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Webb chooses lifestyle over medicine
Webb chooses lifestyle over medicine.jpg
Wendell Web strikes a pose July 25 in Chattanooga during a Tennessee State Championship body building competition where he captured five medals.

Five years ago, Wendell Webb had some bloodwork done that showed he had prediabetes. “I wasn’t in the best of shape back then,” said Webb.

His doctor prescribed metformin, a drug used to control high blood sugar. Webb refused to take it.

“My wife couldn’t believe it when I told her I wasn’t going to take the medication. She asked me what I was going to do and I told her I was going to get to work. Start exercising. Change my diet,” said Webb. “So many aspects of our lives we put in the hands of others. I felt like this was something I could take care of on my own.”

Webb’s wife, Sharon, had been taking metformin for 8 years and he was leery of the side effects from the medication. Among other things, metformin can cause stomach pain, heartburn, and digestive issues.

Webb immediately eliminated sugar, bread, pasta, and white potatoes from his diet and joined a gym. 

That was in 2015. Last month, Webb entered his first bodybuilding competition at 52 years old and won medals in five categories.

Webb said seeing results from changing his diet and exercising wasn’t immediate.

“Like most things, I kind of stumbled around in the dark before I figured out the way to really do it,” said Webb. “It took some time. I had to try a couple of different gyms before I found the one that was the right fit for me.”

Webb attributes the success of his physical transformation to the workout facility, his circle of friends, and his coach, Cody Mackie.

“I didn’t start at USA Gym but it’s turned out to be the perfect fit for me,” said Webb of the facility on South Chancery Street. “The gym you choose needs to offer the machines and weights for what you’re trying to achieve.”

Webb considers himself fortunate to have a circle of people willing to sacrifice time sculpting their own bodies to advise him on how to achieve the goals he has for his own.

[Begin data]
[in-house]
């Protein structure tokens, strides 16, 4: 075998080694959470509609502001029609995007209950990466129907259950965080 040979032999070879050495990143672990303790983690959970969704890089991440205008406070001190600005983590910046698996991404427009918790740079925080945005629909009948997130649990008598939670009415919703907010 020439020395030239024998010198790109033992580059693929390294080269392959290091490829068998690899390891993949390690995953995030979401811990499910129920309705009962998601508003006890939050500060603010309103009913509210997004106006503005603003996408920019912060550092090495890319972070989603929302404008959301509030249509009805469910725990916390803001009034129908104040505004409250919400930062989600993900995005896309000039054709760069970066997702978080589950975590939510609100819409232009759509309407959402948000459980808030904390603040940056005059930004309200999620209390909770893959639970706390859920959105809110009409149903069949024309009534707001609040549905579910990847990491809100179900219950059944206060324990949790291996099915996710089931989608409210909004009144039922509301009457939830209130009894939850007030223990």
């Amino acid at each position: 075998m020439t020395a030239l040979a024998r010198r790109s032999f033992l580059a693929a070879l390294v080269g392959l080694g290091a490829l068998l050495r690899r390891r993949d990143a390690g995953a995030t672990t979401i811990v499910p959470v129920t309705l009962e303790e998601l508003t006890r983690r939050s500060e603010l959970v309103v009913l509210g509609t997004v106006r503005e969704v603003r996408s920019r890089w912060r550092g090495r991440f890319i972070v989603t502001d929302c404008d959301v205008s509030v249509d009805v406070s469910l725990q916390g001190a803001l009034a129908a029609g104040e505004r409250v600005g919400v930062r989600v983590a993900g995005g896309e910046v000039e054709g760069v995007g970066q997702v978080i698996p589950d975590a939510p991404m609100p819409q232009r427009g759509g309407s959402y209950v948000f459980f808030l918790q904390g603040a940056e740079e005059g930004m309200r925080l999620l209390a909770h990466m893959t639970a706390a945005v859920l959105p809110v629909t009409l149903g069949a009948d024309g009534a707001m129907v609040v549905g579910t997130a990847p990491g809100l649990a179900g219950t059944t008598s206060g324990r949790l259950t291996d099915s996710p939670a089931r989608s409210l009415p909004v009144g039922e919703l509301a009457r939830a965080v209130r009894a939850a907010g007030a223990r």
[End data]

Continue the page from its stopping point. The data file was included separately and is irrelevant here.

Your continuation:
“I can’t stress how important it is to have the right group of people around you. I’m in a unique situation right now that you don’t find often in life. Every person that’s around me right now is just as invested in my success as they are their own,” said Webb. “They’ll take time from their own workout to help coach me on my own. That has helped me so much.”

“Then there’s coach Cody Mackie. Between him and Daniel Hullett, I went from being the most uncoordinated individual you’ll ever find. They taught me how to eat and how to pose. Posing was the most difficult thing. It’s the hardest thing you do.”

Webb’s weight during the competition on July 25 was 160.2 pounds. He was 157 pounds at weigh-in the day before and coach Mackie thought he looked a little flat. Mackie instructed Webb to get up at 4:30 a.m. the day of the competition and eat three meals before the contest started.

Webb placed second in the novice body building and the novice lightweight, third in masters 50 and over, fourth in men’s classic physique, and fifth in masters men’s classic physique.

Webb doesn’t know how many calories he consumes a day, but when he’s trying to bulk up he eats five times a day.

“Bless my wife’s heart, she’s just about cooked herself to death,” Webb laughed.

Webb’s first meal of the day is served at 6:30 a.m. He has ¾ cup of oats, six ounces of beef, and three egg whites.

He eats his second meal at 9:30 a.m. Nine ounces of beef, six ounces of sweet potatoes, and one cup of vegetables.

Webb’s third meal is at noon. Seven ounces of chicken and one cup of vegetables.

The fourth meal is at 2:30 p.m. Nine ounces of beef, six ounces of white potatoes (Webb can have white potatoes again since he began training), and one cup of vegetables.

Webb’s fifth meal of the day is eaten at 8 p.m. and consists of ¾ cup of oats and seven ounces of chicken.

Webb weighs 175 pounds now. “I put on a little weight after the competition because I started to eat a little more,” said Webb smiling. “The judges want you to be as lean as you can possibly be so that’s why I was at 160 pounds.” 

Webb’s next competition will probably be in the fall of 2021 and he plans on competing for as long as his body will allow. “Some people compete into their 70s,” said Webb. “I never thought when I first started all this that going to the gym would turn into something I just couldn’t do without. It’s something that just becomes so much a part of you that you just couldn’t do without it.”